Opponents Fail to Dilute Minnesota Tax Credits

Opponents Fail to Dilute Minnesota Tax Credits
May 1, 1998

George A. Clowes

George Clowes is a Heartland senior fellow addressing education policy. He served as founding... (read full bio)

The Minnesota legislature adjourned on April 9 without passing any of the three bills that threatened to dilute the state's new tax credit and expanded tax deduction for educational expenses.

Staving off those threats was a significant victory not only for Minnesota, but also for the national school choice movement, according to Kristin J. Robbins, executive director of Minnesotans for School Choice.

"If we had lost ground this year, it would have made legislators in other states who are considering this model afraid to take the political risks necessary to pass the legislation," she said. "Why should they make the tough vote if the program could be easily overturned a year later?"

A loss also would have handed the unions a weapon to scare off nongovernment schools who might otherwise support tax credits, she added. The imposition of state mandates would have allowed the unions to claim that tax credits "inevitably" lead to state regulation of private schools.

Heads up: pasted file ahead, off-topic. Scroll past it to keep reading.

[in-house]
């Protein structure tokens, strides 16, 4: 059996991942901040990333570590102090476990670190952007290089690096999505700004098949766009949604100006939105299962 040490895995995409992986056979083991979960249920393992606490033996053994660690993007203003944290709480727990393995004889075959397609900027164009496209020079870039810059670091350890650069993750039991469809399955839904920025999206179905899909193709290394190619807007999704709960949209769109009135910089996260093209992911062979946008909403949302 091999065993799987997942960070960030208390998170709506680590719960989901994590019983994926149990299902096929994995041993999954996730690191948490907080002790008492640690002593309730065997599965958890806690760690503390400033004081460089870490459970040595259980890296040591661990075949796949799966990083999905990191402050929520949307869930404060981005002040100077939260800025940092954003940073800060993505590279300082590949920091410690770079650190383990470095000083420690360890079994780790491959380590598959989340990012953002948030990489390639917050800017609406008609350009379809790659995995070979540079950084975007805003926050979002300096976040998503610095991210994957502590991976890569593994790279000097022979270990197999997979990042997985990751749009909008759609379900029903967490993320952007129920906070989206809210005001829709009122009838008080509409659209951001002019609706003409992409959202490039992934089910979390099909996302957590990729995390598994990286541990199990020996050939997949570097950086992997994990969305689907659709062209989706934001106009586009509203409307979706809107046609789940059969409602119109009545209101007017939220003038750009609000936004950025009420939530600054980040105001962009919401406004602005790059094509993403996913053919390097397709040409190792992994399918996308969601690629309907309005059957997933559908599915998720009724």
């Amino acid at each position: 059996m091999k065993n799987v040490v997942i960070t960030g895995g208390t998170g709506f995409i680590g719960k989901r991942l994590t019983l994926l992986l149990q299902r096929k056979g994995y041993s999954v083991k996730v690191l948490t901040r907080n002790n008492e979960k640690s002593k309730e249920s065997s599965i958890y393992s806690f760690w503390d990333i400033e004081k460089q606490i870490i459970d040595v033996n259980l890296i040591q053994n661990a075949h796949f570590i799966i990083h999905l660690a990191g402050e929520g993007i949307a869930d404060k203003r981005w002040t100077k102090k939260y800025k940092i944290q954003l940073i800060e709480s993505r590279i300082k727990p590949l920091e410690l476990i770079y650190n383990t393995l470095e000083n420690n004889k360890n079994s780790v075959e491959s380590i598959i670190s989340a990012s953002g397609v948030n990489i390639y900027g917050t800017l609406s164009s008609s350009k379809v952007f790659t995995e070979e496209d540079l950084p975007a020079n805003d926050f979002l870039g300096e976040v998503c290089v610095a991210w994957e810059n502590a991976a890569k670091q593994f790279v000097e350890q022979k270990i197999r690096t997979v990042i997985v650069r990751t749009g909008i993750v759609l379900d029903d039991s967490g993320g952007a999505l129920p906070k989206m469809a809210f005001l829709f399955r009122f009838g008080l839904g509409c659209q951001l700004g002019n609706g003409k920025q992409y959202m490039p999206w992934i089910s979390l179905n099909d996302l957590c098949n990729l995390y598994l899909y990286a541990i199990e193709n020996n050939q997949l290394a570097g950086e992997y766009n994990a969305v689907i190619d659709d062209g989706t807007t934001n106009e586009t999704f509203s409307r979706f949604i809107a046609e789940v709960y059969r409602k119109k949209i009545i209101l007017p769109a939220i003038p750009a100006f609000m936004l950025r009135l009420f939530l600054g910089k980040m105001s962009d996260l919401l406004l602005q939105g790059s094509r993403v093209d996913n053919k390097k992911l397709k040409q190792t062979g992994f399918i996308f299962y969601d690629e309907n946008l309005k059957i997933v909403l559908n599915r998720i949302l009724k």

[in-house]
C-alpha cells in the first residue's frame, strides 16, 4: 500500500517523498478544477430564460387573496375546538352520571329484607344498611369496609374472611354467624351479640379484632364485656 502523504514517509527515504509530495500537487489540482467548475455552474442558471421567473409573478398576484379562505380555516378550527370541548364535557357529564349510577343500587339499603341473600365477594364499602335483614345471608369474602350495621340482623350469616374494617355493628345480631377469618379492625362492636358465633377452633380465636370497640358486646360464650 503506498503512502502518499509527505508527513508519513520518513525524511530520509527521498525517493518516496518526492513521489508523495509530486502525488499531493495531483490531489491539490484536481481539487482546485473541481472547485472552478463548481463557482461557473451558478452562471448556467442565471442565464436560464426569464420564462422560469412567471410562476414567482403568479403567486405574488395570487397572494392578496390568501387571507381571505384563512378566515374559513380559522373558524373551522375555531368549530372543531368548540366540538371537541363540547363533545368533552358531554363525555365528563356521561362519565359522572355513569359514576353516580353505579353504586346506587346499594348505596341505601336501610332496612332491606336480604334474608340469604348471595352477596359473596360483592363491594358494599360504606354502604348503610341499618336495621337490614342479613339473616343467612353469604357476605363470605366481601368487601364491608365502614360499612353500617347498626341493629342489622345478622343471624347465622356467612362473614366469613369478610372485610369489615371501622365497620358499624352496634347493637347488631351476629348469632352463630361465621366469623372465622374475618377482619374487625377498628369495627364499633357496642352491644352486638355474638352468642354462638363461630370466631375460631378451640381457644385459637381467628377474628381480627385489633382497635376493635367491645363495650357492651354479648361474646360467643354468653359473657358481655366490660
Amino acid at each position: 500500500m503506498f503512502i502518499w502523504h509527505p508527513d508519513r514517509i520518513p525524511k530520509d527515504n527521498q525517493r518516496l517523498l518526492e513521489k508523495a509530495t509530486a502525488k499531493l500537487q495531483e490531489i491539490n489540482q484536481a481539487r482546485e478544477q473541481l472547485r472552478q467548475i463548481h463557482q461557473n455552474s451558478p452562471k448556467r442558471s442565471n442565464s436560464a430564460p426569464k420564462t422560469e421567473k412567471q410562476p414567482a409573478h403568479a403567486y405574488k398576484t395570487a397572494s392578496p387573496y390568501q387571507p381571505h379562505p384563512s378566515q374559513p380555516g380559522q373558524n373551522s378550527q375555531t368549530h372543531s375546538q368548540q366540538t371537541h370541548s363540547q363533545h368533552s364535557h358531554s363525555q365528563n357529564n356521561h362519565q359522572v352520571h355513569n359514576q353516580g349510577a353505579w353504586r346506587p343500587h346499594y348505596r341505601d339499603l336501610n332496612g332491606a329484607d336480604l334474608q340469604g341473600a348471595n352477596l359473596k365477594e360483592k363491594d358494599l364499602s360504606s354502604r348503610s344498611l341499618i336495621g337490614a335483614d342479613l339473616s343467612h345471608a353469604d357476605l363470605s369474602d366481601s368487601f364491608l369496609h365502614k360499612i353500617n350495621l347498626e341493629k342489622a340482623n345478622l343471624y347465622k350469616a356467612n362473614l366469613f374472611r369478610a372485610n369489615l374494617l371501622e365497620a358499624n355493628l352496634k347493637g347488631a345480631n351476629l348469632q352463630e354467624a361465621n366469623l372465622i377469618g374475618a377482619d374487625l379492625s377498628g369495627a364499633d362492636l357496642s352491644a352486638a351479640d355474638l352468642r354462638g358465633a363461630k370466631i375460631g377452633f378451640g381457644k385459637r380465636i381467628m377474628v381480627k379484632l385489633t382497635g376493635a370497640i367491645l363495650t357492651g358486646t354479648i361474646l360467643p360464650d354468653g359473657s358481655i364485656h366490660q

The new refundable education tax credit for lower-income Minnesota families was signed into law by Republican Governor Arne H. Carlson last June 30. Rather than attempting to repeal the reform, opponents introduced three bills that would have eroded support for the tax credit/deduction.

Two of the bills would have imposed new state regulations on any nongovernment school that accepted students whose families claimed the tax credit or the tax deduction. One would have imposed state admission and dismissal policies, while the other would have imposed state graduation requirements, including the Outcome-Based Education "Profiles of Learning."

Legislative support for the two proposals waned when advocates were unable to explain why the new regulations were suddenly necessary, when nongovernment schools in the state had been accepting students from families using the tax deduction since 1983.

The third bill, which would have lowered the income level at which households become disqualified for the full tax credit, was defeated in the Tax Committee.

George A. Clowes

George Clowes is a Heartland senior fellow addressing education policy. He served as founding... (read full bio)